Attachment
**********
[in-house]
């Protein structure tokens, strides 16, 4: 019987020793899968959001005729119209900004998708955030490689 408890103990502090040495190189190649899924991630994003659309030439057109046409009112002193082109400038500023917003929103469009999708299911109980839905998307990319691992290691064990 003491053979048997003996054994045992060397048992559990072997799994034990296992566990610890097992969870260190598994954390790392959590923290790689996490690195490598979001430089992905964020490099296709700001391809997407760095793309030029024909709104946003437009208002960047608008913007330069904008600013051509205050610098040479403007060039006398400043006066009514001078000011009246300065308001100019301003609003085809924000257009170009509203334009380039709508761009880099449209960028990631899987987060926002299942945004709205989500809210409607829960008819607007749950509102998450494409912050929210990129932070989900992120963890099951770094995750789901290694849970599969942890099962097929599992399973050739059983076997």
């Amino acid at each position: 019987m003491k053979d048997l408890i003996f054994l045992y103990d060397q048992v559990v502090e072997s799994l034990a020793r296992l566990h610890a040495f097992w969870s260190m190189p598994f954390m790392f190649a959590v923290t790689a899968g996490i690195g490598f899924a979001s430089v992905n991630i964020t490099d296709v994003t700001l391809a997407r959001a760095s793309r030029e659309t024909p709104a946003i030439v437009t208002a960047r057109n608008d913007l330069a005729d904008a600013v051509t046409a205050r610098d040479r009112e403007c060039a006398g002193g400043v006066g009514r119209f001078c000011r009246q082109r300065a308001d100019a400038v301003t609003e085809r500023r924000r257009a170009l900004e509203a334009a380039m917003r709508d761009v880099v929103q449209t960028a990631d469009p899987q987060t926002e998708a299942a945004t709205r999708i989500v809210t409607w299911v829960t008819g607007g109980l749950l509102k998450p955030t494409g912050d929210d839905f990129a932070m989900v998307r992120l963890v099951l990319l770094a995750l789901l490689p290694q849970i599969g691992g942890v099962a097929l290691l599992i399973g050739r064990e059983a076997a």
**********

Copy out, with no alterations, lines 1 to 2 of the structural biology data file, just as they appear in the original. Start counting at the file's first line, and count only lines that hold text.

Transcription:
[in-house]
């Protein structure tokens, strides 16, 4: 019987020793899968959001005729119209900004998708955030490689 408890103990502090040495190189190649899924991630994003659309030439057109046409009112002193082109400038500023917003929103469009999708299911109980839905998307990319691992290691064990 003491053979048997003996054994045992060397048992559990072997799994034990296992566990610890097992969870260190598994954390790392959590923290790689996490690195490598979001430089992905964020490099296709700001391809997407760095793309030029024909709104946003437009208002960047608008913007330069904008600013051509205050610098040479403007060039006398400043006066009514001078000011009246300065308001100019301003609003085809924000257009170009509203334009380039709508761009880099449209960028990631899987987060926002299942945004709205989500809210409607829960008819607007749950509102998450494409912050929210990129932070989900992120963890099951770094995750789901290694849970599969942890099962097929599992399973050739059983076997």